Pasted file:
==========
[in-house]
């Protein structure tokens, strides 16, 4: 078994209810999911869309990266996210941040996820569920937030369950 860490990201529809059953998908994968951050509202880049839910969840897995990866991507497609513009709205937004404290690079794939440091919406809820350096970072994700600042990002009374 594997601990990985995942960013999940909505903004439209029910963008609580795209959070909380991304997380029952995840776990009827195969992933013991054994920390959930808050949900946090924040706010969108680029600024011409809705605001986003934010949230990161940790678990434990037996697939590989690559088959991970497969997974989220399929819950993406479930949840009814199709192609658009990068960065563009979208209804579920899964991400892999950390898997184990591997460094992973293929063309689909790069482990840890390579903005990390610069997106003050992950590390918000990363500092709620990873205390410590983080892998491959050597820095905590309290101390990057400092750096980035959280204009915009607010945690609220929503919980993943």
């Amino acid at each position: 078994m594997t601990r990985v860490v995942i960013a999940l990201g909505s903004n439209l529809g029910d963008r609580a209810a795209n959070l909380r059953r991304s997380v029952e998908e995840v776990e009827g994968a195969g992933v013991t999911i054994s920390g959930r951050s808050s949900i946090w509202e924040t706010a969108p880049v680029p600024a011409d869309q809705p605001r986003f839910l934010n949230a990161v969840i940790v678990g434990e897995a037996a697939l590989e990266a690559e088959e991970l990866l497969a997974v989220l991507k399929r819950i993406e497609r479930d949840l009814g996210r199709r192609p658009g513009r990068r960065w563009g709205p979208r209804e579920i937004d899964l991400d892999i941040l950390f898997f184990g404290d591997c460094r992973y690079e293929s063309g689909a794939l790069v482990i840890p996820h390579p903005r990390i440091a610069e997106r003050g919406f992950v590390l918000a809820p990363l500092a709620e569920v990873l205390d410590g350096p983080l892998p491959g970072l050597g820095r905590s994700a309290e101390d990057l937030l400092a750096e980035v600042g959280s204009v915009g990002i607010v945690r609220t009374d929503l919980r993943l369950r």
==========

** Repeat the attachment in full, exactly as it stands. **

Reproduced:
[in-house]
């Protein structure tokens, strides 16, 4: 078994209810999911869309990266996210941040996820569920937030369950 860490990201529809059953998908994968951050509202880049839910969840897995990866991507497609513009709205937004404290690079794939440091919406809820350096970072994700600042990002009374 594997601990990985995942960013999940909505903004439209029910963008609580795209959070909380991304997380029952995840776990009827195969992933013991054994920390959930808050949900946090924040706010969108680029600024011409809705605001986003934010949230990161940790678990434990037996697939590989690559088959991970497969997974989220399929819950993406479930949840009814199709192609658009990068960065563009979208209804579920899964991400892999950390898997184990591997460094992973293929063309689909790069482990840890390579903005990390610069997106003050992950590390918000990363500092709620990873205390410590983080892998491959050597820095905590309290101390990057400092750096980035959280204009915009607010945690609220929503919980993943």
């Amino acid at each position: 078994m594997t601990r990985v860490v995942i960013a999940l990201g909505s903004n439209l529809g029910d963008r609580a209810a795209n959070l909380r059953r991304s997380v029952e998908e995840v776990e009827g994968a195969g992933v013991t999911i054994s920390g959930r951050s808050s949900i946090w509202e924040t706010a969108p880049v680029p600024a011409d869309q809705p605001r986003f839910l934010n949230a990161v969840i940790v678990g434990e897995a037996a697939l590989e990266a690559e088959e991970l990866l497969a997974v989220l991507k399929r819950i993406e497609r479930d949840l009814g996210r199709r192609p658009g513009r990068r960065w563009g709205p979208r209804e579920i937004d899964l991400d892999i941040l950390f898997f184990g404290d591997c460094r992973y690079e293929s063309g689909a794939l790069v482990i840890p996820h390579p903005r990390i440091a610069e997106r003050g919406f992950v590390l918000a809820p990363l500092a709620e569920v990873l205390d410590g350096p983080l892998p491959g970072l050597g820095r905590s994700a309290e101390d990057l937030l400092a750096e980035v600042g959280s204009v915009g990002i607010v945690r609220t009374d929503l919980r993943l369950r």